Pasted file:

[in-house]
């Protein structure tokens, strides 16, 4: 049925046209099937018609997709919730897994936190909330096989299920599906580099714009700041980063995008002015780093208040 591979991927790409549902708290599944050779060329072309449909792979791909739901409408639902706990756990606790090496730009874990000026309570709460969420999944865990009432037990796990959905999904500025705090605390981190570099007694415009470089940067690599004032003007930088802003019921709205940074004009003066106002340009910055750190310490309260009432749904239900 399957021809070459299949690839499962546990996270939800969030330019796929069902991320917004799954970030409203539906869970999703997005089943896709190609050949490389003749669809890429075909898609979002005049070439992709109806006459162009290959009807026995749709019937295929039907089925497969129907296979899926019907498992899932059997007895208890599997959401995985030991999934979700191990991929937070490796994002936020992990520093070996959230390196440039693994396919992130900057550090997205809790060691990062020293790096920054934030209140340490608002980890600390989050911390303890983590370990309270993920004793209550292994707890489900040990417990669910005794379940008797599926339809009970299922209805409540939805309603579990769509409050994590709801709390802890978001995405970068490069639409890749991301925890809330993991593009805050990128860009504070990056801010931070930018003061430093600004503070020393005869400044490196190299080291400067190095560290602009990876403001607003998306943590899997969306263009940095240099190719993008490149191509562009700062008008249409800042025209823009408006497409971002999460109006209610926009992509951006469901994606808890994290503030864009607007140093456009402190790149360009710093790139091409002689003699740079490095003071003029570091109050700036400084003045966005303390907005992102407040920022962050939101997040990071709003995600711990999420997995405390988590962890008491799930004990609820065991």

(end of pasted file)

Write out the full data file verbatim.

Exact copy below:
[in-house]
């Protein structure tokens, strides 16, 4: 049925046209099937018609997709919730897994936190909330096989299920599906580099714009700041980063995008002015780093208040 591979991927790409549902708290599944050779060329072309449909792979791909739901409408639902706990756990606790090496730009874990000026309570709460969420999944865990009432037990796990959905999904500025705090605390981190570099007694415009470089940067690599004032003007930088802003019921709205940074004009003066106002340009910055750190310490309260009432749904239900 399957021809070459299949690839499962546990996270939800969030330019796929069902991320917004799954970030409203539906869970999703997005089943896709190609050949490389003749669809890429075909898609979002005049070439992709109806006459162009290959009807026995749709019937295929039907089925497969129907296979899926019907498992899932059997007895208890599997959401995985030991999934979700191990991929937070490796994002936020992990520093070996959230390196440039693994396919992130900057550090997205809790060691990062020293790096920054934030209140340490608002980890600390989050911390303890983590370990309270993920004793209550292994707890489900040990417990669910005794379940008797599926339809009970299922209805409540939805309603579990769509409050994590709801709390802890978001995405970068490069639409890749991301925890809330993991593009805050990128860009504070990056801010931070930018003061430093600004503070020393005869400044490196190299080291400067190095560290602009990876403001607003998306943590899997969306263009940095240099190719993008490149191509562009700062008008249409800042025209823009408006497409971002999460109006209610926009992509951006469901994606808890994290503030864009607007140093456009402190790149360009710093790139091409002689003699740079490095003071003029570091109050700036400084003045966005303390907005992102407040920022962050939101997040990071709003995600711990999420997995405390988590962890008491799930004990609820065991």